Sen. Rand PaulRandal (Rand) Howard PaulVaccine 'resisters' are a real problem Democrats fret as longshot candidates pull money, attention Journalist Dave Levinthal discusses 'uptick' in congressional stock trade violations MORE (R-Ky.) on Wednesday prodded at the controversy over Sen. Ted CruzRafael (Ted) Edward CruzOvernight Health Care — Presented by Carequest — Colin Powell's death highlights risks for immunocompromised The Senate confirmation process is broken — Senate Democrats can fix it Australian politician on Cruz, vaccines: 'We don't need your lectures, thanks mate' MORE's (R-Texas) citizenship, saying Cruz could be Canada’s prime minister if he does not end up U.S. president.
“Without question he is qualified and meets the qualifications,” the GOP presidential hopeful continued, contrasting his rival's legal challenges over his U.S. citizenship and eligibility to become commander in chief.
“We live in a really litigious world and so is it a concern that people will sue him over not being born in this country?” he asked.
“It’s never been adjudicated before,” Paul continued. "I think this will begin the discussion of it. We have had some previous cases of it, but I don’t think we’ve ever gone through the court system for the Supreme Court to decide one way or another. I’m not enough of a legal scholar to say how the courts would decide one way or another.”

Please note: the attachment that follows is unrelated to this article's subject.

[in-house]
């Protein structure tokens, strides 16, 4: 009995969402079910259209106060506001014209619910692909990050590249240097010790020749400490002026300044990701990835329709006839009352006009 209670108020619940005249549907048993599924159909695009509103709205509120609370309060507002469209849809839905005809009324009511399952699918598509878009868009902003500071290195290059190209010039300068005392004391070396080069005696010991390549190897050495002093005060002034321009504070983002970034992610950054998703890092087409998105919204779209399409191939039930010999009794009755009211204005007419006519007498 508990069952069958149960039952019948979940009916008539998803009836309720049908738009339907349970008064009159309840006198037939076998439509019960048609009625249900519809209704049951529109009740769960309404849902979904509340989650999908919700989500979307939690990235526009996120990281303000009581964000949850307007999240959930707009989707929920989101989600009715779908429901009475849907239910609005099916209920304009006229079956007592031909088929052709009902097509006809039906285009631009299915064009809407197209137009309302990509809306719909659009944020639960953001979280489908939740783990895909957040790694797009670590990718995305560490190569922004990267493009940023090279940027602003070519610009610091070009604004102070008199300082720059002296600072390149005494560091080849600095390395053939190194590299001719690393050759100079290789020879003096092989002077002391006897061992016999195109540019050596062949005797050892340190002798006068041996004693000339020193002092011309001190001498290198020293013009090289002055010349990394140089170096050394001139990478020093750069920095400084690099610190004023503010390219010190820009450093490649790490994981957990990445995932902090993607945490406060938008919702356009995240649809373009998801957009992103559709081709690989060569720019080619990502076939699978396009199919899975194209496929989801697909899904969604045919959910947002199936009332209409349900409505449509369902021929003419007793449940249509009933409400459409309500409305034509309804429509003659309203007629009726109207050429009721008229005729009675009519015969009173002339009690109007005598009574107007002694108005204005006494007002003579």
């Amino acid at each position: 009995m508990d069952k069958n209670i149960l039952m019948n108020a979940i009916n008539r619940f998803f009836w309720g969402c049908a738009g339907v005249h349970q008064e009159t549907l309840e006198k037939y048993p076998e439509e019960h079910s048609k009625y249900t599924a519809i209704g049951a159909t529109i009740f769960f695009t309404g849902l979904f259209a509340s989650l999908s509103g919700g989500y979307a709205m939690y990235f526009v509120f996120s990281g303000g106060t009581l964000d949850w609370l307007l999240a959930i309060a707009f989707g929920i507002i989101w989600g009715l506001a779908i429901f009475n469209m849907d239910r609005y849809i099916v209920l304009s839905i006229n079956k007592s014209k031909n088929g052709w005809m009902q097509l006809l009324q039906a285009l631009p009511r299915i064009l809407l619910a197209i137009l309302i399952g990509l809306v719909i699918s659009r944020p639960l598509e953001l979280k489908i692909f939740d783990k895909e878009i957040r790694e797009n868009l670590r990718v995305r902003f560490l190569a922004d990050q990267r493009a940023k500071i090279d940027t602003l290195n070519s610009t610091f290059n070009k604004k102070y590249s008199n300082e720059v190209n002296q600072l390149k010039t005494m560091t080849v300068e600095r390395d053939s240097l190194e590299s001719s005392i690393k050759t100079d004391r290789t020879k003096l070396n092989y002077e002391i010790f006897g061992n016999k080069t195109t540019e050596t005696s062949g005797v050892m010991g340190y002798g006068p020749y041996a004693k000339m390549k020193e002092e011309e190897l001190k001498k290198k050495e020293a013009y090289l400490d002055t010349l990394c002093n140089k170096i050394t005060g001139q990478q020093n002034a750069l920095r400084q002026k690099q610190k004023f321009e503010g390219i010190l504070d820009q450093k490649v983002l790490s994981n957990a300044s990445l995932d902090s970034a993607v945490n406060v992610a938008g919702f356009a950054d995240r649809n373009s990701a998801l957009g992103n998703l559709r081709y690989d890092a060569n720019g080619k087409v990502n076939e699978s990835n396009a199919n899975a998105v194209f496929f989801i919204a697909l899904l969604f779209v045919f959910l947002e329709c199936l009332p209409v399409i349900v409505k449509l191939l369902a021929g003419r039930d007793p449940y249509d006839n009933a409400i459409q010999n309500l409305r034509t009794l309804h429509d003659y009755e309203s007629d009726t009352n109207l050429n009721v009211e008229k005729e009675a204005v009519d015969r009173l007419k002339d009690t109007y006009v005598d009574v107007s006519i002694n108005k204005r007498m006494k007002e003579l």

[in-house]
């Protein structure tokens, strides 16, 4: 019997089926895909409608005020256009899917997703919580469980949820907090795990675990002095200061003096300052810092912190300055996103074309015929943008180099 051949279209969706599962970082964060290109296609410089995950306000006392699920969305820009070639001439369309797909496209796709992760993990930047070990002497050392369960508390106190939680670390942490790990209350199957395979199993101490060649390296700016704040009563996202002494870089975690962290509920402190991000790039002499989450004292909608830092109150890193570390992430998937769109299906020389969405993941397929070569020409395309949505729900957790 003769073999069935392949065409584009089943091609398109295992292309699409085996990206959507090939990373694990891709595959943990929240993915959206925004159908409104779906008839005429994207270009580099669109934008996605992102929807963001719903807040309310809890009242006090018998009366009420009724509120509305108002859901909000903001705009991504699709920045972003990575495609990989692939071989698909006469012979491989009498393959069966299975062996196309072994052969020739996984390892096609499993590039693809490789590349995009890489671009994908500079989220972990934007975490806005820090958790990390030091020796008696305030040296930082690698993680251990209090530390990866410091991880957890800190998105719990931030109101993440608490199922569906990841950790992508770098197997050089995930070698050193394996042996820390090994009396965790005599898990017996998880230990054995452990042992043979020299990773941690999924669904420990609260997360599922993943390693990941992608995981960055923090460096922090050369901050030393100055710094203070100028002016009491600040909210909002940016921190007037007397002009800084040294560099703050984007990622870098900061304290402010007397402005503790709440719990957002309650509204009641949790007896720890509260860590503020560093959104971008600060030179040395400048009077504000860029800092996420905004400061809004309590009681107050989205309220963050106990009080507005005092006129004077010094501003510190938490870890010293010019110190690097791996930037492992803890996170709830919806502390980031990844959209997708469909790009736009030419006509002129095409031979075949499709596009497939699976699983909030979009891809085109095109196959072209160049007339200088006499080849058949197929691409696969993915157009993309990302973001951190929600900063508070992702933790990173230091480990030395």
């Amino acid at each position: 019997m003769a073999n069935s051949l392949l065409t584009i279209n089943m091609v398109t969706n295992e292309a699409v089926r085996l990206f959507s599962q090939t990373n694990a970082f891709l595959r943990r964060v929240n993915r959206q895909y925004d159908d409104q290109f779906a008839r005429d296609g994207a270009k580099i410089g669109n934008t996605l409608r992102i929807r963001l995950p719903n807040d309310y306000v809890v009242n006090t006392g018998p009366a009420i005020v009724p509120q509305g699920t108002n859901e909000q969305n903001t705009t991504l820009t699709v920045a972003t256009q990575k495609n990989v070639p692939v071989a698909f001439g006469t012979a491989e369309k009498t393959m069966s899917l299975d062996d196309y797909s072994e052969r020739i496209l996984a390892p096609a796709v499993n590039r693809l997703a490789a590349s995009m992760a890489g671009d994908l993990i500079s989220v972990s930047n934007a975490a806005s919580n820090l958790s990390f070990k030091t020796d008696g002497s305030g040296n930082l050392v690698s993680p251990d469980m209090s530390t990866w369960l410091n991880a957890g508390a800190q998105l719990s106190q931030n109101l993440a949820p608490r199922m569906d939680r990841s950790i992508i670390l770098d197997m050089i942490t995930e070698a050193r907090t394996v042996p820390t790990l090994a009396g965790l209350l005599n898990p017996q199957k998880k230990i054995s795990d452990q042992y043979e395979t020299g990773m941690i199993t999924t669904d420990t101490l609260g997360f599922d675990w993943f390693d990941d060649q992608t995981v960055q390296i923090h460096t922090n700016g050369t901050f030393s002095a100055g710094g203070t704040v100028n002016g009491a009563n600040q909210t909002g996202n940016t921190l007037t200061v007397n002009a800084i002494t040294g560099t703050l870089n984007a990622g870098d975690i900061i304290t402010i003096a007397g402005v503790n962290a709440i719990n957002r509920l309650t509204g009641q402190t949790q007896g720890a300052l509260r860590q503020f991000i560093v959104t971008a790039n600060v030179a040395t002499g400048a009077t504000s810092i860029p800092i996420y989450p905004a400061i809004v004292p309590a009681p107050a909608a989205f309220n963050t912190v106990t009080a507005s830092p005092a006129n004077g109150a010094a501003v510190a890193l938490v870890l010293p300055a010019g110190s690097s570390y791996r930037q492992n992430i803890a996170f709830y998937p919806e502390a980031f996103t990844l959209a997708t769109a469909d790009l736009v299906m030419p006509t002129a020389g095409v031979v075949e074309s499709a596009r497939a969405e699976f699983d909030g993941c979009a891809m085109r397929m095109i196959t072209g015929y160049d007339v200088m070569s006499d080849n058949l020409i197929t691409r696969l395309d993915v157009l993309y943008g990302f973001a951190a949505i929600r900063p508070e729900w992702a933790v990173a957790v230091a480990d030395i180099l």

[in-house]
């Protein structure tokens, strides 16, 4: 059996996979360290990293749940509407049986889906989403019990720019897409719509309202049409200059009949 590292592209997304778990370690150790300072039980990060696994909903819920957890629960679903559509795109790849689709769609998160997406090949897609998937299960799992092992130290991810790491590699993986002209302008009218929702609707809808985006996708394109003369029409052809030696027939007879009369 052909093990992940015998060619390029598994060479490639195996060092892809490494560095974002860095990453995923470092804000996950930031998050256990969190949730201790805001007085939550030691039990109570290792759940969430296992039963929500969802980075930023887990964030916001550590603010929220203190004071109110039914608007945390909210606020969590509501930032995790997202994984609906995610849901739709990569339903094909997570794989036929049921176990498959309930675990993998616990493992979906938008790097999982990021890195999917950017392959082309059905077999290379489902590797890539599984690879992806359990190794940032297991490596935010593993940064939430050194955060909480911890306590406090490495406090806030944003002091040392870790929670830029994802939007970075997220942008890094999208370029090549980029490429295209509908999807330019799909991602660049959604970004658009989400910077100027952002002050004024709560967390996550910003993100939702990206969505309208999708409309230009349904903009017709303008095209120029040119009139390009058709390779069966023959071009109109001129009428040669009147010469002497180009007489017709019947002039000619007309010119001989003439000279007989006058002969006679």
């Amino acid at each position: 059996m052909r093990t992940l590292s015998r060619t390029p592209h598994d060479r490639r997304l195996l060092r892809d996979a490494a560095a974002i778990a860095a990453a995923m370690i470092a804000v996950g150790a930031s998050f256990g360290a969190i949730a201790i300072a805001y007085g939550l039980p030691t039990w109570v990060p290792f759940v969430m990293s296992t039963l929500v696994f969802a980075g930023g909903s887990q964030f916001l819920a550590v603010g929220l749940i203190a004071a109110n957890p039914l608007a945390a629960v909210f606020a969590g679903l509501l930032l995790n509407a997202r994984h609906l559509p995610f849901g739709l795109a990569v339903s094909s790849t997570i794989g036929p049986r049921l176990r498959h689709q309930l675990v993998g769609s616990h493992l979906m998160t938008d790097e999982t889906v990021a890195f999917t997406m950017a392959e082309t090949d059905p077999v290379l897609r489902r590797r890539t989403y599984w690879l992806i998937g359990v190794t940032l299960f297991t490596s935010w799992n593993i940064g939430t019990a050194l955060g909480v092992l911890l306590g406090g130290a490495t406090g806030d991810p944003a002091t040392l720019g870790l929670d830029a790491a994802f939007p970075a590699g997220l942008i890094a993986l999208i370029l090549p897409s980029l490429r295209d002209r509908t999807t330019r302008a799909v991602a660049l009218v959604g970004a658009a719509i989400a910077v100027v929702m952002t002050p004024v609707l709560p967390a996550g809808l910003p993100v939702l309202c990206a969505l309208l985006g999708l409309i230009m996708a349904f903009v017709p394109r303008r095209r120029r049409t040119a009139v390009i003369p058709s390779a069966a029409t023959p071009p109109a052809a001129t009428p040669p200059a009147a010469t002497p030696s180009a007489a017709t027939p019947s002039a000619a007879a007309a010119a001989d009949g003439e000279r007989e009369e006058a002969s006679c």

Paul said Cruz’s ambiguous policy positions are more concerning than his citizenship status.
“The risk of nominating Ted Cruz is more knowing what he stands for,” he said of his fellow senator.
“Take the [National Security Agency] for example,” Paul said, citing its bulk collection of phone record metadata.
“My question to Ted Cruz is, are you for collecting more data or against it?” he asked. "Are you for more privacy or less privacy? I think a little bit of Ted’s problem is that he wants it a little bit of both ways with a lot of different crowds.”
Cruz was born in Canada to an American mother and a Cuban father, and possessed dual citizenship between the U.S. and its neighbor. He renounced his Canadian citizenship upon beginning his Senate career in 2012.
GOP presidential front-runner Donald Trump began attacking Cruz’s birthplace earlier this week, arguing it could become “very precarious” for Republicans if Cruz wins the presidential nomination this year.
Cruz dismissed Trump’s remarks as a “silly circus sideshow” during a radio interview Wednesday.